In the wake of the coronavirus pandemic and all the hysteria that has emerged due to this disease I, like many other seniors around the country, have come to a rather stark understanding. No one gives a fuck about our graduation or any of our supposed “senior plans.”
The truth of the matter is that this disease is certainly, for lack of a better word, a bummer for most people, seniors included. Many of us are left not knowing exactly what is coming next for us in a post-COVID-19 world. How will this affect the economy that I am supposed to become a valued member of in the months after I graduate? How long will these social distancing procedures remain in effect? How many people across this country and around the world will succumb to this disease? With all of these unknowns, it is becoming increasingly difficult to find a way to care about the apparent sadness draped over Instagram over the lack of a graduation ceremony for the class of 2020.
That being said, I do understand that for many people graduating high school or college is a major stepping stone, specifically for people of color. For many of us, graduation is more than just a ceremonious last hurrah in front of your friends and loved ones, it is a statement. Coming from an area where graduating high school, let alone college, is oftentimes seen as a nonnecessity, I can understand the plight of my fellow seniors in their collective woes concerning the commencement ceremony that we all deserve. From the art majors to the biochemistry students, we all worked hard for this achievement and deserve to be celebrated. However, in light of the devastation COVID-19 has left and continues to create throughout the country, specifically in New York, I truly struggle to feel sympathy for the thousands of graduates who will not be afforded the same luxuries given to previous classes because the fact of the matter is clear — people are dying.
As of writing this piece, over 55,000 people in the United States have already succumbed to this disease, with over 16,000 coming from the great state of New York. With these growing numbers, a few things have become apparent. First, sadly, summer 2020 most likely will not see the usual pictures plastered over Instagram of rich kids sunbathing during their European getaways or your high school friends having fun without you. Second, our class is most likely going into the job market during the most uncertain time since the 2008 market crash. Lastly, all of my and my other senior friends’ plans for an amazing final semester have gone to the wayside because people are dying.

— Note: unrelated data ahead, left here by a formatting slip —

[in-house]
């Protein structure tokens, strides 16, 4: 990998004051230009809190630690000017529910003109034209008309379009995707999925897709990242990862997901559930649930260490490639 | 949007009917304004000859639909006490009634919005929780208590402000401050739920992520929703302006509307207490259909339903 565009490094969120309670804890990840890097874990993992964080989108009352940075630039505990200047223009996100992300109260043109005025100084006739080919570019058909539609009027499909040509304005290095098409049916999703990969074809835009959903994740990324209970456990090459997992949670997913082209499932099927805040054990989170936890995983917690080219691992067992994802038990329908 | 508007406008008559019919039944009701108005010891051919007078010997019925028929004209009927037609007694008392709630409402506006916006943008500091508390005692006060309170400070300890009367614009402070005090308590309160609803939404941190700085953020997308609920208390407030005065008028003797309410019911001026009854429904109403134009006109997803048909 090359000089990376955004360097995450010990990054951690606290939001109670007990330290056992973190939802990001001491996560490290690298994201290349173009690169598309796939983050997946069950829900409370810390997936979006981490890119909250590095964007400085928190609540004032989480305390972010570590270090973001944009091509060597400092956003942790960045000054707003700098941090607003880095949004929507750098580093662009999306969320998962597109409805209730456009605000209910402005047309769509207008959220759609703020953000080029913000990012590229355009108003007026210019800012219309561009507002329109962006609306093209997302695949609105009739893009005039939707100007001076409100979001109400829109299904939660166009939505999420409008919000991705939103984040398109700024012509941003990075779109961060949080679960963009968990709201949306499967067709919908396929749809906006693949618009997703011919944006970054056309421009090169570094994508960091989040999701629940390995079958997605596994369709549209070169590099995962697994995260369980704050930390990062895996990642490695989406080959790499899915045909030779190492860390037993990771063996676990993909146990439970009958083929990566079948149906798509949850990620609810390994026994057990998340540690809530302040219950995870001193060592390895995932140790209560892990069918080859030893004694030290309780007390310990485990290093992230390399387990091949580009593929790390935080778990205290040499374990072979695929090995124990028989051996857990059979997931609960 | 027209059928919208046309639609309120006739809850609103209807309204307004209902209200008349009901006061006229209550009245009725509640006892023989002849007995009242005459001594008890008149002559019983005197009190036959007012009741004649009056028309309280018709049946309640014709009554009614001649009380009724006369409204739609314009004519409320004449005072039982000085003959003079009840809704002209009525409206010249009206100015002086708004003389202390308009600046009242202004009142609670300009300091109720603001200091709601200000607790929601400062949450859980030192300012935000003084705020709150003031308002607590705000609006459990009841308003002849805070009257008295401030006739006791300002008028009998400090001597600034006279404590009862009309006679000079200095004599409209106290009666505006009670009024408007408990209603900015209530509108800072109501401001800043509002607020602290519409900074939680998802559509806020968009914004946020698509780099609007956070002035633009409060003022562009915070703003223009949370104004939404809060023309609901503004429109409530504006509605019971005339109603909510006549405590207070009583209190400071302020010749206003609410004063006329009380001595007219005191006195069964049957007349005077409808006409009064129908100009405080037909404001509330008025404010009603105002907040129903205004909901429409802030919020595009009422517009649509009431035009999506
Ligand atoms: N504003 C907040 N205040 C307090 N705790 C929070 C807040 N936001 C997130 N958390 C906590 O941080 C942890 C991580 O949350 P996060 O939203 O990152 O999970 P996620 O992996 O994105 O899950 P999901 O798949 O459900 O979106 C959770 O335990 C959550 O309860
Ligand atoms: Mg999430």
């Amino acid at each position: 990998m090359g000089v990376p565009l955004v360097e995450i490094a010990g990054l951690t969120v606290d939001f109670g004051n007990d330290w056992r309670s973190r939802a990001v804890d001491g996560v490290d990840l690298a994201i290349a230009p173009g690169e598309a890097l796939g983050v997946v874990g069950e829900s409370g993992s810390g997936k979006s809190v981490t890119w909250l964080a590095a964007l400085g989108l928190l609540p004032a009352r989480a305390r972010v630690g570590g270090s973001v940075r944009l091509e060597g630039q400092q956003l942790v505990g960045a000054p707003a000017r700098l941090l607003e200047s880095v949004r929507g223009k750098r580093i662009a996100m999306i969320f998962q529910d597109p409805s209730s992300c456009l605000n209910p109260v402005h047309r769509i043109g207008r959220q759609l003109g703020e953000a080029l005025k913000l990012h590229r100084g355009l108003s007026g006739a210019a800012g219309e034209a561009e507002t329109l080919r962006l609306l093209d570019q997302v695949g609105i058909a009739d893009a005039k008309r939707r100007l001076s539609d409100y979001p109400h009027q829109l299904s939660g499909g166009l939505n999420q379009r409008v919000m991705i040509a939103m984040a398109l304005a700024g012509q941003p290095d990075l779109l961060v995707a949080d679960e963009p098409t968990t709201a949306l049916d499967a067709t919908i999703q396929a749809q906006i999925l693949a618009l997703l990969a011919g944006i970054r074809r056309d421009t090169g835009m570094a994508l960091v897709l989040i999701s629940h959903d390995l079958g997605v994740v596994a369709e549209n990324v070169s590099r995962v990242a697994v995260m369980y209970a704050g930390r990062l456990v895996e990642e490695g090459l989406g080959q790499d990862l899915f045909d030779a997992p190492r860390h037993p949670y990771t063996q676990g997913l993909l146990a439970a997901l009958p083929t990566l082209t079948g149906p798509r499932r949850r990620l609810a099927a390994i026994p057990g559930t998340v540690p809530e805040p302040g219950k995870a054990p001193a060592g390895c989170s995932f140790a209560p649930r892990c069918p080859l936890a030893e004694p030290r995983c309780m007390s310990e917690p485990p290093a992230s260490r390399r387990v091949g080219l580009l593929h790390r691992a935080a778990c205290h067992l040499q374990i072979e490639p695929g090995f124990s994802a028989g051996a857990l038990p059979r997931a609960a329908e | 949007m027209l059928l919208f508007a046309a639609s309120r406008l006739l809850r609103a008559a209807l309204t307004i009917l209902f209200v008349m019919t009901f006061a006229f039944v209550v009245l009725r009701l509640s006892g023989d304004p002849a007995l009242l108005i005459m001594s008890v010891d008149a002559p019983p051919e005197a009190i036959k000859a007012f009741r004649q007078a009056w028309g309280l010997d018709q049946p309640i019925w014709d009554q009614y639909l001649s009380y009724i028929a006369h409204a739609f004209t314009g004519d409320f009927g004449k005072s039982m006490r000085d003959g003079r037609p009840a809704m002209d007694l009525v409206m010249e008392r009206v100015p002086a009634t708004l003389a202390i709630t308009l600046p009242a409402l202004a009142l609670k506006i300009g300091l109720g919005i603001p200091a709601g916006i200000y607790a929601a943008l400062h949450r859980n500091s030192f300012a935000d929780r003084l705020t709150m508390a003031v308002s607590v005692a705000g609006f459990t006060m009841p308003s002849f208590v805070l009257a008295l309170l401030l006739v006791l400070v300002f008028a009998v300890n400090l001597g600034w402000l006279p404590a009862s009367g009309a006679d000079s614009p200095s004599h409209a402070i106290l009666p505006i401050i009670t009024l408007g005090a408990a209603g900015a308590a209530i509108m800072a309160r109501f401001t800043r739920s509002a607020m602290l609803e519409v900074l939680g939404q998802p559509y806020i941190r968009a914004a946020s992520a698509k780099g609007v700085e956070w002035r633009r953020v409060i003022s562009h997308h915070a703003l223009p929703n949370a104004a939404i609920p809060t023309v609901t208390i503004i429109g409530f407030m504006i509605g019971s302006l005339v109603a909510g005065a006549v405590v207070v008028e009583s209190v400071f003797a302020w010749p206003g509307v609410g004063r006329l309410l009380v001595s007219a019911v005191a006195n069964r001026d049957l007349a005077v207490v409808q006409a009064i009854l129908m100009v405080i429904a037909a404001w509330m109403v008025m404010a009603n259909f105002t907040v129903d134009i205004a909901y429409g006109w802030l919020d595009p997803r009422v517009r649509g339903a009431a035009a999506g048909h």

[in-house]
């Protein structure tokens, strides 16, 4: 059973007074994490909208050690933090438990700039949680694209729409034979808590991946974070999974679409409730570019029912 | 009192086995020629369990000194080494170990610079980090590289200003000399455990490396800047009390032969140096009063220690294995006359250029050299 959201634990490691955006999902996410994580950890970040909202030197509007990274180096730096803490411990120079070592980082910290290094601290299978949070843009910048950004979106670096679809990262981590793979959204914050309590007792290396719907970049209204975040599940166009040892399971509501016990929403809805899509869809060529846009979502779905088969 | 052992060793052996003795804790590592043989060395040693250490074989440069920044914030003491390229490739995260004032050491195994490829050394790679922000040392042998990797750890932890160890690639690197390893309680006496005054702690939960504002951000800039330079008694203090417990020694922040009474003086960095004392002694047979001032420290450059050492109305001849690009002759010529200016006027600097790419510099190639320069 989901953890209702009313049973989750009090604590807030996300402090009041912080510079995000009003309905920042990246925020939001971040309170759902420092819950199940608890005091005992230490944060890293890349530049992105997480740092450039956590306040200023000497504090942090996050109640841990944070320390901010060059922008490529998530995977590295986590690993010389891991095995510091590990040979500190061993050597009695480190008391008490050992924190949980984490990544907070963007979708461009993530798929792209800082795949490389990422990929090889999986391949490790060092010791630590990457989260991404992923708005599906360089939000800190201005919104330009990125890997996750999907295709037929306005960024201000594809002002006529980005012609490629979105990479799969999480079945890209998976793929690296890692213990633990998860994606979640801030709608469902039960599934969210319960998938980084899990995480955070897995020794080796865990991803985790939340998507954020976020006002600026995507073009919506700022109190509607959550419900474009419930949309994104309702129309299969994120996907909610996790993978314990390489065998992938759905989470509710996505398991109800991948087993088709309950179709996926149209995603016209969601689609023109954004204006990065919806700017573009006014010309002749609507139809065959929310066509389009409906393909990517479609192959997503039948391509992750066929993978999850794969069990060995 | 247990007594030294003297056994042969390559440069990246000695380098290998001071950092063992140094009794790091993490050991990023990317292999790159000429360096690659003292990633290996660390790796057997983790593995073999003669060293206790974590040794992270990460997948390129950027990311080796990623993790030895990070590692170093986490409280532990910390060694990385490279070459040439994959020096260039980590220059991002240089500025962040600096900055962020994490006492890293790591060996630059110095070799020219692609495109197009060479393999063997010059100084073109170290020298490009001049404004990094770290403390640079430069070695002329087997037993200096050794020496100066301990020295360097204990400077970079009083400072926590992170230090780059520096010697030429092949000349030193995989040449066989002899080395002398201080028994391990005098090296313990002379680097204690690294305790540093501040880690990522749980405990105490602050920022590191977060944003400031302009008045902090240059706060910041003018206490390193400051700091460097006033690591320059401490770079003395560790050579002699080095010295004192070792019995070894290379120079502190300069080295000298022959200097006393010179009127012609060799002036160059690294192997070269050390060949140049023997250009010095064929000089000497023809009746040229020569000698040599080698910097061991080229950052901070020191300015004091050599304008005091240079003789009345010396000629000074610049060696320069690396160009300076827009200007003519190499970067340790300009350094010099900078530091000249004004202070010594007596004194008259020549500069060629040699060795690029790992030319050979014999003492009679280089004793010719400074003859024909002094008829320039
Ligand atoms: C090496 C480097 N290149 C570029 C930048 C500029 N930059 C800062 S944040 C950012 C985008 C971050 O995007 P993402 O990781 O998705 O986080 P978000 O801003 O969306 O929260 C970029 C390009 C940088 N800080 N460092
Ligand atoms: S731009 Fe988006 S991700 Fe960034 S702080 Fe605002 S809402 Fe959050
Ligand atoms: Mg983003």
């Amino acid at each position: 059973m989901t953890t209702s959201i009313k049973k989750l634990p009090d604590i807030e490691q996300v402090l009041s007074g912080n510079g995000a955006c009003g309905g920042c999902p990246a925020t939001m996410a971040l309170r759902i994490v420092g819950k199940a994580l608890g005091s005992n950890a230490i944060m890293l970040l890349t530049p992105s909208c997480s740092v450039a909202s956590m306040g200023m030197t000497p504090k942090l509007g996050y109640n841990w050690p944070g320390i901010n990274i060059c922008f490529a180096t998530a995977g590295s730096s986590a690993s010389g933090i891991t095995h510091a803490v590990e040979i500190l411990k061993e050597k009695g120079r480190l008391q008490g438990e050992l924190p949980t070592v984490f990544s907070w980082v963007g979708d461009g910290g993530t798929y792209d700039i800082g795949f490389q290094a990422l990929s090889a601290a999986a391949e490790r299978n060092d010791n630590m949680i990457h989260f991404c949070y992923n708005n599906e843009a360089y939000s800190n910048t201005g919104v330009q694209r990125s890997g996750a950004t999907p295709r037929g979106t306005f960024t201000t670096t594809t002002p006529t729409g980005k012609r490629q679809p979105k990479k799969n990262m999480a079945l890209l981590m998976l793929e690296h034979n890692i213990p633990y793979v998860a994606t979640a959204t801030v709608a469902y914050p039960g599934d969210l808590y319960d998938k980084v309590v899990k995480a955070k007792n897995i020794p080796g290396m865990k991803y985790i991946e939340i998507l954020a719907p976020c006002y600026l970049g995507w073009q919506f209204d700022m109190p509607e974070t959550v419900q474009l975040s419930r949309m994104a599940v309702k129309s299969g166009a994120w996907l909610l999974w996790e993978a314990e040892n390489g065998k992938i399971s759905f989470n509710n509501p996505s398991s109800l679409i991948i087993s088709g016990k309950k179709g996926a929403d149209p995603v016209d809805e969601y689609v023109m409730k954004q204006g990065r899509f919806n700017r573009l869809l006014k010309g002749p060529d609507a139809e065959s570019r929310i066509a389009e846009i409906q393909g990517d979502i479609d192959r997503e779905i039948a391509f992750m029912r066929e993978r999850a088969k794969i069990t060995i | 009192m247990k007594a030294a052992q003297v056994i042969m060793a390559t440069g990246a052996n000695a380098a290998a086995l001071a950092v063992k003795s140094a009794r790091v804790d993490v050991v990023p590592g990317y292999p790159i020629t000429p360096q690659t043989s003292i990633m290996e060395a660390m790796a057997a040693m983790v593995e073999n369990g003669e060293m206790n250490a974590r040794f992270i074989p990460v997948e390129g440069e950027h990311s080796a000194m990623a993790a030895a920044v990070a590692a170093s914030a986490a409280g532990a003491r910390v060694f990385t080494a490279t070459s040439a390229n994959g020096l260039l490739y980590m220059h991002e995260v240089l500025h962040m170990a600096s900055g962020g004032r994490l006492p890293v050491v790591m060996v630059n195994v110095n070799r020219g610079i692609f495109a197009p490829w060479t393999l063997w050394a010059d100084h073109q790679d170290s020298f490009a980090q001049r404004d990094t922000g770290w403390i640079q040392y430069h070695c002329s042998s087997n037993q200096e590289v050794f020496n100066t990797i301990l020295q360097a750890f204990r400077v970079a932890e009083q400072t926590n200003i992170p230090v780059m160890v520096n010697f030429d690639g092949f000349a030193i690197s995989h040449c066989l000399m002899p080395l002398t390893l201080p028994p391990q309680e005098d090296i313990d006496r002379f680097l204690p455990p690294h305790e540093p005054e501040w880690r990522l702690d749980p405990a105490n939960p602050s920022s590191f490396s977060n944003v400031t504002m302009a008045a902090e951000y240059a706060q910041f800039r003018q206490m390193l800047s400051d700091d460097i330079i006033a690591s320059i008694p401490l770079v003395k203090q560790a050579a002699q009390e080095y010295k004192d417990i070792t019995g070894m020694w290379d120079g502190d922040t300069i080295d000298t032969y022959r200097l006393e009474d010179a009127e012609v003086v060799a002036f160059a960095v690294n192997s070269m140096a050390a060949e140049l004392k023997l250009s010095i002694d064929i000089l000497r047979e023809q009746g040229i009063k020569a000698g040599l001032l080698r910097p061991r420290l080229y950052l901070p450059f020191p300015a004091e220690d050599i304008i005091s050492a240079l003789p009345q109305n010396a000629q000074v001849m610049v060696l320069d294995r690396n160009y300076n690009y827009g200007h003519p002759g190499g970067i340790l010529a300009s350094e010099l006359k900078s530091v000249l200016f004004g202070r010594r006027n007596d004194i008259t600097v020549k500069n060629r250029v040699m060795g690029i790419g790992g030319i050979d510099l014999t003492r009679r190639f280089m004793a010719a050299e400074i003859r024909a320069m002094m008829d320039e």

For some of you, the full scope of these figures may not really resonate. To be honest, they did not truly resonate with me until the virus made landfall in my home county of Rockland. I come from the village of Spring Valley which is home to a predominantly ethnic, predominantly poorer community. Unsurprisingly, we have been hit incredibly hard by this disease. Seemingly all of my friends from back home know somebody who has either been diagnosed with the virus or has sadly passed away from it. It is with this outlook that I draw my apparent cynicism toward the woes of the class of 2020.
With people suffering in droves around the state and communities of color seeing an incredible rate of not only infection but also death, I struggle to see how senior send-offs and graduation pictures would remedy this truth.
I am not trying to sit on some insurmountable high horse where I alone can pass judgment, but I do hope that we, as a graduating class, can be more conscious of the privilege of life that we are currently given. Let’s not worry about stuff like graduation and all the likes it surely would have garnered us all on social media. Rather, let’s look toward our bright futures where hopefully the misery brought upon us by 2020 will be just a distant memory. Where we could all share a laugh about how minute all of our graduation woes were in the bigger picture, but you know what they say — hindsight is 2020.
David Julien is a senior double-majoring in history and philosophy, politics and law.